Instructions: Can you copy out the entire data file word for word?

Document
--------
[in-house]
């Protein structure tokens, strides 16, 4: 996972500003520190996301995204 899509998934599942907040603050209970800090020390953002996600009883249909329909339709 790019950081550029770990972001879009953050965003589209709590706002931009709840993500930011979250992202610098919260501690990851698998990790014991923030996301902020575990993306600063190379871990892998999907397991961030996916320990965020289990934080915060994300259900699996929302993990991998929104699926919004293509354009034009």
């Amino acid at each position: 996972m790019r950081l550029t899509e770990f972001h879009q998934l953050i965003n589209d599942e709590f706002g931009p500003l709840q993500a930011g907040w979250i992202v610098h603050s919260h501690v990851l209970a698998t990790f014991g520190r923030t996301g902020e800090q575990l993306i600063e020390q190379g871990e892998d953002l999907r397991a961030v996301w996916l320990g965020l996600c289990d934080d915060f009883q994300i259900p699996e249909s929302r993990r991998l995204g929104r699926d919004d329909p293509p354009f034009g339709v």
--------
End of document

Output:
[in-house]
């Protein structure tokens, strides 16, 4: 996972500003520190996301995204 899509998934599942907040603050209970800090020390953002996600009883249909329909339709 790019950081550029770990972001879009953050965003589209709590706002931009709840993500930011979250992202610098919260501690990851698998990790014991923030996301902020575990993306600063190379871990892998999907397991961030996916320990965020289990934080915060994300259900699996929302993990991998929104699926919004293509354009034009």
């Amino acid at each position: 996972m790019r950081l550029t899509e770990f972001h879009q998934l953050i965003n589209d599942e709590f706002g931009p500003l709840q993500a930011g907040w979250i992202v610098h603050s919260h501690v990851l209970a698998t990790f014991g520190r923030t996301g902020e800090q575990l993306i600063e020390q190379g871990e892998d953002l999907r397991a961030v996301w996916l320990g965020l996600c289990d934080d915060f009883q994300i259900p699996e249909s929302r993990r991998l995204g929104r699926d919004d329909p293509p354009f034009g339709v």